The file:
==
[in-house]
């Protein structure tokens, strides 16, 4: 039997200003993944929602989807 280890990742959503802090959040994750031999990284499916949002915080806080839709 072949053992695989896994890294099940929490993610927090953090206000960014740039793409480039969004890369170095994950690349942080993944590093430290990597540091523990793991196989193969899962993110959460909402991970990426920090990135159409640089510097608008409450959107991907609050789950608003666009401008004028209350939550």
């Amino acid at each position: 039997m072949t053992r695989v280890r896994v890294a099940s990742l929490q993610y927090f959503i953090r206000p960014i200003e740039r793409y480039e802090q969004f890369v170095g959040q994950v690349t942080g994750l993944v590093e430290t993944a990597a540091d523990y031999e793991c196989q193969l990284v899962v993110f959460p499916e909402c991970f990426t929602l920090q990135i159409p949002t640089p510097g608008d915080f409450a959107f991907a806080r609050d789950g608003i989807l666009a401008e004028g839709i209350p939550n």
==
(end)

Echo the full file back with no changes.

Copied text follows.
[in-house]
């Protein structure tokens, strides 16, 4: 039997200003993944929602989807 280890990742959503802090959040994750031999990284499916949002915080806080839709 072949053992695989896994890294099940929490993610927090953090206000960014740039793409480039969004890369170095994950690349942080993944590093430290990597540091523990793991196989193969899962993110959460909402991970990426920090990135159409640089510097608008409450959107991907609050789950608003666009401008004028209350939550």
């Amino acid at each position: 039997m072949t053992r695989v280890r896994v890294a099940s990742l929490q993610y927090f959503i953090r206000p960014i200003e740039r793409y480039e802090q969004f890369v170095g959040q994950v690349t942080g994750l993944v590093e430290t993944a990597a540091d523990y031999e793991c196989q193969l990284v899962v993110f959460p499916e909402c991970f990426t929602l920090q990135i159409p949002t640089p510097g608008d915080f409450a959107f991907a806080r609050d789950g608003i989807l666009a401008e004028g839709i209350p939550n």